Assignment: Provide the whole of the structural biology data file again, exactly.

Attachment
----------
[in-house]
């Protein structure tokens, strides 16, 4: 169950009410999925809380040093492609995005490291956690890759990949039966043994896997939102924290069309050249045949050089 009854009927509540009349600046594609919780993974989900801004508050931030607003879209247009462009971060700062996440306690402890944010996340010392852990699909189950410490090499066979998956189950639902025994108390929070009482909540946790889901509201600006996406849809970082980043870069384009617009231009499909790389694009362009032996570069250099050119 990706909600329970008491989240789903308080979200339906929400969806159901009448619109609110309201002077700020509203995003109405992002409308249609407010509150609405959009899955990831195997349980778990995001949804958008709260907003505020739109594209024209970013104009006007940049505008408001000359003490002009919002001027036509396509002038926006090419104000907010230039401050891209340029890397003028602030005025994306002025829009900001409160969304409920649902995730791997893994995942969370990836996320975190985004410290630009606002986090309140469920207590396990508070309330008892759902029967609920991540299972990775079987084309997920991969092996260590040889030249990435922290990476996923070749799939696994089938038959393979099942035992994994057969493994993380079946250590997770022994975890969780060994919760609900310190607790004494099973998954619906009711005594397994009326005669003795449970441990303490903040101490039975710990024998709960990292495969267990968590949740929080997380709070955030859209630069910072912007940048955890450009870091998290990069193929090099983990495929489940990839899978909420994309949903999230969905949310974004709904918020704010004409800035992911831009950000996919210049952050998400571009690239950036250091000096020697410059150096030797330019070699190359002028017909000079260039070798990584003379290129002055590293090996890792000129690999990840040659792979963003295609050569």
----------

[in-house]
């Protein structure tokens, strides 16, 4: 169950009410999925809380040093492609995005490291956690890759990949039966043994896997939102924290069309050249045949050089 009854009927509540009349600046594609919780993974989900801004508050931030607003879209247009462009971060700062996440306690402890944010996340010392852990699909189950410490090499066979998956189950639902025994108390929070009482909540946790889901509201600006996406849809970082980043870069384009617009231009499909790389694009362009032996570069250099050119 990706909600329970008491989240789903308080979200339906929400969806159901009448619109609110309201002077700020509203995003109405992002409308249609407010509150609405959009899955990831195997349980778990995001949804958008709260907003505020739109594209024209970013104009006007940049505008408001000359003490002009919002001027036509396509002038926006090419104000907010230039401050891209340029890397003028602030005025994306002025829009900001409160969304409920649902995730791997893994995942969370990836996320975190985004410290630009606002986090309140469920207590396990508070309330008892759902029967609920991540299972990775079987084309997920991969092996260590040889030249990435922290990476996923070749799939696994089938038959393979099942035992994994057969493994993380079946250590997770022994975890969780060994919760609900310190607790004494099973998954619906009711005594397994009326005669003795449970441990303490903040101490039975710990024998709960990292495969267990968590949740929080997380709070955030859209630069910072912007940048955890450009870091998290990069193929090099983990495929489940990839899978909420994309949903999230969905949310974004709904918020704010004409800035992911831009950000996919210049952050998400571009690239950036250091000096020697410059150096030797330019070699190359002028017909000079260039070798990584003379290129002055590293090996890792000129690999990840040659792979963003295609050569």